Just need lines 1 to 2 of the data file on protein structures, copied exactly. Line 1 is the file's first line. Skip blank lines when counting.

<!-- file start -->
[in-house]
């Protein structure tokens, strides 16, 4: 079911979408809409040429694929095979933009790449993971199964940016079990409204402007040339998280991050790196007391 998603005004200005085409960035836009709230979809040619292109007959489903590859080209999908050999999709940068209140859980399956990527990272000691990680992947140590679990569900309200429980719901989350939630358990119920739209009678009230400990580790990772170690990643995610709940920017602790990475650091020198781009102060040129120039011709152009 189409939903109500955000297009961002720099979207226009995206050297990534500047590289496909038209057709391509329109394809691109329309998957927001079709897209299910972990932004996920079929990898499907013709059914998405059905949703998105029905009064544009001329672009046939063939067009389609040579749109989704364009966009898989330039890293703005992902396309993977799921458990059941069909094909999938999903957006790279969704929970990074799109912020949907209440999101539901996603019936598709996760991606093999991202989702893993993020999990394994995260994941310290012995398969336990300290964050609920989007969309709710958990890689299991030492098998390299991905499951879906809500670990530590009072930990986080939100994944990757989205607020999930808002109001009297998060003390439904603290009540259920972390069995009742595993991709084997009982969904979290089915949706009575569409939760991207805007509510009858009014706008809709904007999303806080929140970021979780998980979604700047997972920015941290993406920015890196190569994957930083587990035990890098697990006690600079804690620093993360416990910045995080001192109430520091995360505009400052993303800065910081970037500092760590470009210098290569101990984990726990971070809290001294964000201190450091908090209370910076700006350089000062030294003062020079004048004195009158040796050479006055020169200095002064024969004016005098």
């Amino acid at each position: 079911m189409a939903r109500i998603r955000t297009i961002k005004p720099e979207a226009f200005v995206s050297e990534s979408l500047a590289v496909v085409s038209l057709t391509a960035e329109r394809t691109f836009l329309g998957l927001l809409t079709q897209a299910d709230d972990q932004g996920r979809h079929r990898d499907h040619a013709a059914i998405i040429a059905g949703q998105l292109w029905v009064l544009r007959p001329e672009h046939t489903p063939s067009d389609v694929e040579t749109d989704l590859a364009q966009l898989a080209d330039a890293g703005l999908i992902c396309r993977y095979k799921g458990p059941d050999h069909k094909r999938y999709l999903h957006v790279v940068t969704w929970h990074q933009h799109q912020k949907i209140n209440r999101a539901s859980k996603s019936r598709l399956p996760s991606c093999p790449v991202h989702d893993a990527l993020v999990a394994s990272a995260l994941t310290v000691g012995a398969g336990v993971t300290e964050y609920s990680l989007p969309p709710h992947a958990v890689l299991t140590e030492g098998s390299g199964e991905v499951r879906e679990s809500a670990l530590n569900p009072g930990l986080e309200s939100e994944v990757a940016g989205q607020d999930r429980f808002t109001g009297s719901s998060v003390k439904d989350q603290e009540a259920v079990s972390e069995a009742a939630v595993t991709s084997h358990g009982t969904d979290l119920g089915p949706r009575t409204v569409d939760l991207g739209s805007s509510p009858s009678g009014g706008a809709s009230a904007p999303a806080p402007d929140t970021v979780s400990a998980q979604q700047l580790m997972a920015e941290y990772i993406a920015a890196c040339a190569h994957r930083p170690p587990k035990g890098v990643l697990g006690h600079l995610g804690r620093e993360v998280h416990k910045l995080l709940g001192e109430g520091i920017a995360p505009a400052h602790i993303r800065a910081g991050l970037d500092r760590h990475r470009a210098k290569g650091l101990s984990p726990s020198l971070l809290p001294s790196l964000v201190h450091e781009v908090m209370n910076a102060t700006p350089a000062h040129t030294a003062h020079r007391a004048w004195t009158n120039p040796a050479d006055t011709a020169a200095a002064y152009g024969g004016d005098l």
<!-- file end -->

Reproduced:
[in-house]
């Protein structure tokens, strides 16, 4: 079911979408809409040429694929095979933009790449993971199964940016079990409204402007040339998280991050790196007391 998603005004200005085409960035836009709230979809040619292109007959489903590859080209999908050999999709940068209140859980399956990527990272000691990680992947140590679990569900309200429980719901989350939630358990119920739209009678009230400990580790990772170690990643995610709940920017602790990475650091020198781009102060040129120039011709152009 189409939903109500955000297009961002720099979207226009995206050297990534500047590289496909038209057709391509329109394809691109329309998957927001079709897209299910972990932004996920079929990898499907013709059914998405059905949703998105029905009064544009001329672009046939063939067009389609040579749109989704364009966009898989330039890293703005992902396309993977799921458990059941069909094909999938999903957006790279969704929970990074799109912020949907209440999101539901996603019936598709996760991606093999991202989702893993993020999990394994995260994941310290012995398969336990300290964050609920989007969309709710958990890689299991030492098998390299991905499951879906809500670990530590009072930990986080939100994944990757989205607020999930808002109001009297998060003390439904603290009540259920972390069995009742595993991709084997009982969904979290089915949706009575569409939760991207805007509510009858009014706008809709904007999303806080929140970021979780998980979604700047997972920015941290993406920015890196190569994957930083587990035990890098697990006690600079804690620093993360416990910045995080001192109430520091995360505009400052993303800065910081970037500092760590470009210098290569101990984990726990971070809290001294964000201190450091908090209370910076700006350089000062030294003062020079004048004195009158040796050479006055020169200095002064024969004016005098």